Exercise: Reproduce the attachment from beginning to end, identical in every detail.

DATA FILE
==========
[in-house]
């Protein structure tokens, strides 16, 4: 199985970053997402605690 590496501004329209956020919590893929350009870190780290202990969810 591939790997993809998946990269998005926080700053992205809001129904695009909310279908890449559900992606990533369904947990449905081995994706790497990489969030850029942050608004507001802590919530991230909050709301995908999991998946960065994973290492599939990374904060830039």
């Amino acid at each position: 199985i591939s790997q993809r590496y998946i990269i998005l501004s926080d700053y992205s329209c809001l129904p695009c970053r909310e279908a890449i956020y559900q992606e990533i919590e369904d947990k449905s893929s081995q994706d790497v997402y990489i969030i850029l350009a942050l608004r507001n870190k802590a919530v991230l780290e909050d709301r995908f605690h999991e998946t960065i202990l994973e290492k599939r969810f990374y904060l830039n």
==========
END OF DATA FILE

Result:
[in-house]
């Protein structure tokens, strides 16, 4: 199985970053997402605690 590496501004329209956020919590893929350009870190780290202990969810 591939790997993809998946990269998005926080700053992205809001129904695009909310279908890449559900992606990533369904947990449905081995994706790497990489969030850029942050608004507001802590919530991230909050709301995908999991998946960065994973290492599939990374904060830039």
């Amino acid at each position: 199985i591939s790997q993809r590496y998946i990269i998005l501004s926080d700053y992205s329209c809001l129904p695009c970053r909310e279908a890449i956020y559900q992606e990533i919590e369904d947990k449905s893929s081995q994706d790497v997402y990489i969030i850029l350009a942050l608004r507001n870190k802590a919530v991230l780290e909050d709301r995908f605690h999991e998946t960065i202990l994973e290492k599939r969810f990374y904060l830039n």